So how does the British election system actually work? This is a question that many people will be asking on Thursday – including many Brits. The British public is going to the polls following the call for a snap election by PM May on April 19. We will be covering the results when they come in but today we are looking at just how the British election system works.
The Structure of the Political System
Firstly, the British parliament consists of two houses – the House of Commons and the House of lords. Only members of the House of Commons are elected by the people. These members are known as MPs (Member of Parliament). Members of the House of Lords are appointed by an independent commission.
- The House of Commons: The lower house of British election system. It consists of 650 members – MPs represent their constituencies and are elected by members from within their constituency. If one single party gains an in-house majority, they may ask the monarch to form a government. This is merely a formality as the monarch is obliged to grant their permission.
- The House of Lords: The second or upper house within the British election system. It also meets within the Palace of Westminster and either accepts or rejects bills into the British legislation. Interestingly, membership of the House used to be hereditary, in that it was passed down within families. This system was only abandoned in 1999!
First Past the Post: the British election system
The British election system is notorious for being unwieldy and somewhat antiquated. Voters do not elect a government; they elect a local representative to go to Parliament and debate matters on their behalf. While this system is used the world over, it does not improve on its inability for voters to cast votes as they desire.
Above – 2015 Election Results
Take the green party for instance – their one seat was gained in Brighton Pavillion. The MP in question, Caroline Lucas, was elected with a majority in her constituency but only 22,871 votes for her in total. Similarly, with UKIP – they gained a significant 12% of votes, but only had one seat representing them in parliament in contrast to the Liberal Democrats who had 4% less of the popular vote but had 7 more seats.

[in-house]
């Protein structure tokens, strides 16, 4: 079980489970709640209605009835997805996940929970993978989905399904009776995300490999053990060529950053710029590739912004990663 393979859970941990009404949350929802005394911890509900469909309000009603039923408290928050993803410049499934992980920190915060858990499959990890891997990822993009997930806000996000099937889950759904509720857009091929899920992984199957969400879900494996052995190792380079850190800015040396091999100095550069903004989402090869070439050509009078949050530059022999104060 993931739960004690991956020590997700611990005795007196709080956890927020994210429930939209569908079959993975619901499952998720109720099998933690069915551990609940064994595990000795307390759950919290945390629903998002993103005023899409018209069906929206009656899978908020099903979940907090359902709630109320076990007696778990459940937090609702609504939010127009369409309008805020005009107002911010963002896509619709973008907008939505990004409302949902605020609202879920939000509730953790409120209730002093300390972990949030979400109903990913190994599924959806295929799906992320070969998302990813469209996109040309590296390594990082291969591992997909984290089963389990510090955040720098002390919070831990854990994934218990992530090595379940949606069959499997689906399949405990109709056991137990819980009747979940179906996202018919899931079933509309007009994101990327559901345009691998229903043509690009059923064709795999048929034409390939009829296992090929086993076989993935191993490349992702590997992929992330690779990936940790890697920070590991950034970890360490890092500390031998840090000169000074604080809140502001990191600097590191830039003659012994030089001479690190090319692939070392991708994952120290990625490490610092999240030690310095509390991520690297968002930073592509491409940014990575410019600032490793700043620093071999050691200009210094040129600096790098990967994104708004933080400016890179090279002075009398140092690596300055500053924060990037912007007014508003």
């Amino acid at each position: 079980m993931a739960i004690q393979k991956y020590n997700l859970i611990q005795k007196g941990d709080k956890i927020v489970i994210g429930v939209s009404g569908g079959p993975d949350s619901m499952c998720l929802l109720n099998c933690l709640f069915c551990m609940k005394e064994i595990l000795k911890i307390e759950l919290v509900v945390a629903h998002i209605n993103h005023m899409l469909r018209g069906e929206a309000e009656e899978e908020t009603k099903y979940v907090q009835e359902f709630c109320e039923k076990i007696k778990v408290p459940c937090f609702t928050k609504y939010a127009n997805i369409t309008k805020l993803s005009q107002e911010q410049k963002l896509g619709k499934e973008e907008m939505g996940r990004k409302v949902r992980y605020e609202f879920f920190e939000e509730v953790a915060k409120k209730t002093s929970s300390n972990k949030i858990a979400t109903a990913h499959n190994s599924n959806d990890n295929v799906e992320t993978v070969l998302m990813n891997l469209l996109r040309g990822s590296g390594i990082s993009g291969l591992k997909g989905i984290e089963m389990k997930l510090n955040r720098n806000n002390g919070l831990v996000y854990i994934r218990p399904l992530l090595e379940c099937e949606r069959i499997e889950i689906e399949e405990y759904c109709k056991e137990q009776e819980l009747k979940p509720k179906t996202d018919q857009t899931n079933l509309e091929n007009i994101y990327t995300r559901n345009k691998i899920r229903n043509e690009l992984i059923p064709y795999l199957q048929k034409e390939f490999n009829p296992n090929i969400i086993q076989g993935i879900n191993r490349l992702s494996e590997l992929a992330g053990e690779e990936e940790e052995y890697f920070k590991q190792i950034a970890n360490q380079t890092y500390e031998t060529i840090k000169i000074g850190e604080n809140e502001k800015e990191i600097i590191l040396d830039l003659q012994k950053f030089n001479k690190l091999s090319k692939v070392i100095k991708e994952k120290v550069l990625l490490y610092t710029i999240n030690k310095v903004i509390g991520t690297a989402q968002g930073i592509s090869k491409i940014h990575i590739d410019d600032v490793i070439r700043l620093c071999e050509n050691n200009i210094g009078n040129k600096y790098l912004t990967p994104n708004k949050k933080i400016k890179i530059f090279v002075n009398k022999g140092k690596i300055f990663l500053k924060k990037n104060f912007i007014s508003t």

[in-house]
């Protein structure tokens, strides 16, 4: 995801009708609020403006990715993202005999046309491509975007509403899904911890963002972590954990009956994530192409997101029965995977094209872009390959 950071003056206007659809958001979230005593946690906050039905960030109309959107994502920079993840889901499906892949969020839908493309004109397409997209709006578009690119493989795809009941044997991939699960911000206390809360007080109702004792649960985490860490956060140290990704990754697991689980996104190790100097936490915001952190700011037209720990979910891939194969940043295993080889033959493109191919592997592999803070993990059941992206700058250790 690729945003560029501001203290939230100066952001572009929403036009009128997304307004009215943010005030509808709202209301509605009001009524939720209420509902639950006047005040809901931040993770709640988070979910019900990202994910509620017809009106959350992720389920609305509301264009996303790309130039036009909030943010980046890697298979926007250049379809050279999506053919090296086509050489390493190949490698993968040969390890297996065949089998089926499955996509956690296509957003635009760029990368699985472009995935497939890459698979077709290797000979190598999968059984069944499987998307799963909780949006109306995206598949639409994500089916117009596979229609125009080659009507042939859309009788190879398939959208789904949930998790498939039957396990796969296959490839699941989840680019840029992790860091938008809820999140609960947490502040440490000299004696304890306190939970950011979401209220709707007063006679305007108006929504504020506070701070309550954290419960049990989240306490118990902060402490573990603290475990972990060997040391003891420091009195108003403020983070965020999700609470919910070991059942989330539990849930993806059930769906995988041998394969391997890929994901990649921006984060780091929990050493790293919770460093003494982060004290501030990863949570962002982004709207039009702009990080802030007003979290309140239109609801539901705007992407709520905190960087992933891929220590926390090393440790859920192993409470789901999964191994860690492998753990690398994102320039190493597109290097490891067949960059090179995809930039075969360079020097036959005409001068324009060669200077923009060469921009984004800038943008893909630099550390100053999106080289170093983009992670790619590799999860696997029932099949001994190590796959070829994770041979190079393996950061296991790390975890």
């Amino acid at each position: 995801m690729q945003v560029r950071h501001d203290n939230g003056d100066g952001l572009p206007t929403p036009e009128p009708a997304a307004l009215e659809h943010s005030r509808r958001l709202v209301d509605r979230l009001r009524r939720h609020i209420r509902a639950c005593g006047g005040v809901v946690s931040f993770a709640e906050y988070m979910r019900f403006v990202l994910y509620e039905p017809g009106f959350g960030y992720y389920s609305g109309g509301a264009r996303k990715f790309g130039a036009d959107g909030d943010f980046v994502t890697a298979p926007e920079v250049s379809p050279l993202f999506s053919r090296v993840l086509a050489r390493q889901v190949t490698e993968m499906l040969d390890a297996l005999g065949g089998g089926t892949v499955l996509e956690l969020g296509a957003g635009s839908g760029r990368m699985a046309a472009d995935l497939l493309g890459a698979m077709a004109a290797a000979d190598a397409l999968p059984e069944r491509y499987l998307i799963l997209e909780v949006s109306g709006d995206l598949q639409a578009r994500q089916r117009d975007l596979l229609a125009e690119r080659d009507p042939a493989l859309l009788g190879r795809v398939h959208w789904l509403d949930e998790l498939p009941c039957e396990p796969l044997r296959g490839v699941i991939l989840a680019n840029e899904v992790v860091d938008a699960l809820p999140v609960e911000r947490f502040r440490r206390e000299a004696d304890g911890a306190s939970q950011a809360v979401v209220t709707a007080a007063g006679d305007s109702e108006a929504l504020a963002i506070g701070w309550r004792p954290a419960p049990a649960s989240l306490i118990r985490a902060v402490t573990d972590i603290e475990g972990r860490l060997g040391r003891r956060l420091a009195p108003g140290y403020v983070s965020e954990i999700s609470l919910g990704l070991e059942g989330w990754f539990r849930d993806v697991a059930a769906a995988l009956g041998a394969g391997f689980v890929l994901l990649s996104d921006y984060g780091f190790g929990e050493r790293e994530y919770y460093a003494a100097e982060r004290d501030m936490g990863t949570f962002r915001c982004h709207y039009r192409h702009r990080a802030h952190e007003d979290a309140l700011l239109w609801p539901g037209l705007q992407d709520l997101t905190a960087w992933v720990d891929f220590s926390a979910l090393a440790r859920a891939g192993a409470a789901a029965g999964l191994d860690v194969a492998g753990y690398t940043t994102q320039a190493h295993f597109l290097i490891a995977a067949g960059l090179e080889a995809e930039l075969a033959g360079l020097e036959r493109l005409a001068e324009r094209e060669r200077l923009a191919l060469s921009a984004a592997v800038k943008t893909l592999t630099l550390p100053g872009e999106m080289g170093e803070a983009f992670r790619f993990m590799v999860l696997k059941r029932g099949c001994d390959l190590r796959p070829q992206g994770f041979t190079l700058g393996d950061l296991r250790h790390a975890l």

All of this is due to tactical voting. This occurs when you live in a constituency where there are four candidates – the Conservatives, Labour, the Liberal Democrats, and UKIP. Traditionally there this mysterious constituency is a battleground between the Liberals and the Conservatives. However, you as a voter really want to vote Labour but you know that they usually receive around 5% of the vote. However, you really hate both UKIP and the Conservatives. Therefore, you, decide to switch your support to the Liberal Democrats in order to keep the Conservatives out.
This type of voting happens every election and across the country. Voting becomes less about who you would like in power, but more about who you would not like to have in power. There are even websites where people can put their postcode or voting constituency in and find out which party has the best chance of defeating a conservative government.
As shown with the 2015 spike in Green and UKIP votes, many vote for smaller parties as a way of protesting against the larger ones. By and large, the system means that the smaller parties receive fewer seats in parliament and their voters are accordingly under-represented as protest votes remain exactly that – merely a protest.
How an election is called
Within the UK political system, tradition reigns supreme. In order for parliament to be dissolved, the PM of the day needs permission from the King or Queen. The UK is, after all, a constitutional monarchy and the PM and Parliament are just advisors to the ruling monarch. Permission always has been granted and since the introduction of fixed term parliaments in 2011, it has become merely a formality – an adherence to tradition.
We will bring you the results as they come in on Friday. Until then, enjoy pondering that one of the most influential democracies in the world is technically still run by a monarchy.